18 August 2022
Since the beginning of 2022, nearly 2,000 e-hailing vehicles without operating permits were impounded by the City of Cape Town’s traffic services. These were vehicles belonging to drivers for Uber, Bolt, and inDriver, who are not able to get their permits because of a freeze on the issue of new permits by the City.
Some Uber, Bolt and inDriver drivers went on strike on Wednesday and Thursday, demanding an end to the freeze on permits and to the impounding of their cars. According to traffic services spokesperson Maxine Bezuidenhout, 1,936 vehicles have been impounded this year.
The drivers also want the commissions the companies take off their fares to be reduced to 10%. Uber currently takes 25% and Bolt 26%.
The drivers, some of whom protested outside Uber offices and the Cape Town Civic Centre, also want a minimum fare of R40 and a rate of R10 a kilometre.
Lists of demands were handed over to Uber, Bolt, inDriver, and the City of Cape Town by the Western Cape E-Hailing Association, which organised the protest. Deputy Chair of the association Samy Bala said that just over 1,000 members were not working.
Drivers cheered as the memorandum was read outside the Uber offices in Cape Town.
At the Civic Centre, about 50 protesters were met by Rob Quintas, the City’s Mayco Member for Urban Mobility. Quintas told them he had noted their grievances and the City was “moving at a very rapid pace” on the permit issue.
He said that the City was developing an app for e-hailing drivers that would be ready in September. It would allow the City to get data on the demand for e-hailing services in Cape Town in order to determine how saturated the market is and if more permits should be supplied.
In response to GroundUp queries, Quintas said that the freeze on new permits, imposed in February 2021, was necessary “to ensure the long-term sustainability of the metered-taxi industry”. He said the number of metered-taxi operating licences had increased from 685 in 2015 to about 4,300. (The metered-taxi industry includes e-hailing services in this context.)
Uber driver Larry Matare said he had been trying since 2017 to get an operating licence. He said he had lost count of how many times he has applied and has been refused. Now, he doesn’t drive at weekends because the risk of having his car impounded by traffic officials is higher.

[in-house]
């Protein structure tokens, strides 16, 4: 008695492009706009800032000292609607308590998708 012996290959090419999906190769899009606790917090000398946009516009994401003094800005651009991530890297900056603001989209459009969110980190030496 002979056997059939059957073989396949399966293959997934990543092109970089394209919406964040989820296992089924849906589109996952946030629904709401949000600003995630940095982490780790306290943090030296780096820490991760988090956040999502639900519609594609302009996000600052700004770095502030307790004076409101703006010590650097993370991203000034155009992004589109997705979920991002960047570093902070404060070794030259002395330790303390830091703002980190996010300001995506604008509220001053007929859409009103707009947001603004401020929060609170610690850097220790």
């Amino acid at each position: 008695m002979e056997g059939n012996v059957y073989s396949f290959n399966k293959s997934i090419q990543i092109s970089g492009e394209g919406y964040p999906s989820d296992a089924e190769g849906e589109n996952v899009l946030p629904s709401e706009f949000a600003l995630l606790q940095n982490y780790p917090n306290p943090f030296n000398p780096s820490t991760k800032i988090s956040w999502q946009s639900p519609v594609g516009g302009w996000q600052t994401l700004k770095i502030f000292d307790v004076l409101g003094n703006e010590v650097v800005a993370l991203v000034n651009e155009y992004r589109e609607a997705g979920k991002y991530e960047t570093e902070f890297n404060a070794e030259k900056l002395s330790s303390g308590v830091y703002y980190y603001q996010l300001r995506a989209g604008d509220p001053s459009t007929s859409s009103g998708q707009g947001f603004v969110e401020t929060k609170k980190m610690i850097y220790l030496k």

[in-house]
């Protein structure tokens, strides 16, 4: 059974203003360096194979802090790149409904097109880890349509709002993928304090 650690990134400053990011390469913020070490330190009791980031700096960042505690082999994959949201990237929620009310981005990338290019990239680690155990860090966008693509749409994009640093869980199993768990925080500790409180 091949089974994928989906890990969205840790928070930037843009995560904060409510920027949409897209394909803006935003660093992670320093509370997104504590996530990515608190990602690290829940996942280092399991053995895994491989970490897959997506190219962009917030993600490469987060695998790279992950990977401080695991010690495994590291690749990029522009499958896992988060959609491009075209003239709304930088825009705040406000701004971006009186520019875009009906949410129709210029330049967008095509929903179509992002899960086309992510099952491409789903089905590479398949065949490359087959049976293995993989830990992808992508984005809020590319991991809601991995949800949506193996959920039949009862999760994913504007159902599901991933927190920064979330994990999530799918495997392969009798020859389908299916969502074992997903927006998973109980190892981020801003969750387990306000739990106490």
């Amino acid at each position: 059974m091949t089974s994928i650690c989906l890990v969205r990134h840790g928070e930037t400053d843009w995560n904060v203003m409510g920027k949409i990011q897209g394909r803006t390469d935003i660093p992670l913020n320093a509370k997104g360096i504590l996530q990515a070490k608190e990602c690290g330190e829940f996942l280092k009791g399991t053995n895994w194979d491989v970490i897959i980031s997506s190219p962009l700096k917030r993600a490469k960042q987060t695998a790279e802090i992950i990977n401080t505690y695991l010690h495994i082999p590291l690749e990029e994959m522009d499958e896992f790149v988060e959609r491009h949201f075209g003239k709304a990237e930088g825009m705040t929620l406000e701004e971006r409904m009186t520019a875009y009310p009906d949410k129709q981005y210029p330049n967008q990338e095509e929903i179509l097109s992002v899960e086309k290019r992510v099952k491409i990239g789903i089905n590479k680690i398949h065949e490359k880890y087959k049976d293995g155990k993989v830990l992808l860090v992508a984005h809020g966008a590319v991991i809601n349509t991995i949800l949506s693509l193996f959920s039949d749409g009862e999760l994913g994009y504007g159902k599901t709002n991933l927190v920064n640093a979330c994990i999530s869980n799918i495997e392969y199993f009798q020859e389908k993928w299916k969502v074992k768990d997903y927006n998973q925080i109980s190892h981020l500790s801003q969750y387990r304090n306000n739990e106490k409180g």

To get impounded cars released, the fee is R7,000 for a first impoundment, R10,000 for a second, and R15,000 for a third.
Bala of the Western Cape E-hailing Association said a large number of drivers are driving without permits. “The drivers are suffering … Your car can stay in the impound area for a week. Which means you don’t work for a week,” he said.
In response to questions from GroundUp, Uber South Africa spokesperson Mpho Sebelebele said that the company had been open to engaging with the e-hailing association to “find workable solutions” but was disappointed that the drivers “are not willing to engage with us at this time, and only after the protest”.
She said that Uber is aware of the pressures drivers face with increasing fuel prices, but that fares fluctuate depending on the season.
Uber driver Matare, who used to work for Bolt, said driving for Bolt was “dangerous”. He said clients could “rob you without a trace” because so little information is needed to create a customer profile and request a trip.
In response to questions from GroundUp, Takura Malaba, the Country Manager at Bolt SA, said the company would continue to engage with drivers to better understand their grievances. “Driver safety is a top priority for Bolt, and we unequivocally condemn any violence of any form directed towards ride-hailing passengers or drivers.”
Uber in South Africa does not consider the drivers to be employees. A disclaimer in the response from Uber read: “Please note that drivers operate as independent contractors, so please refrain from using terms such as ‘work for Uber’ and referencing drivers as ‘Uber drivers’ or ‘Our drivers’, and rather use ‘drivers on the Uber platform’ or ‘drivers that use the Uber app’.”
But in other countries drivers have been considered to be employees.
In 2019, France’s Court of Cassation, equivalent to the Constitutional Court, ruled that a former Uber driver was in an employment relationship with the company, and should not have been considered a “self-employed partner”.
In 2020, the Pennsylvania Supreme Court in the United States also ruled that an Uber driver was an employee, and entitled to unemployment benefits.
In 2021, the Amsterdam District Court ruled that Uber drivers were employees, and entitled to benefits in line with their status.
In 2021, the Supreme Court of the United Kingdom also found that Uber drivers should be considered workers of the company, and not self-employed.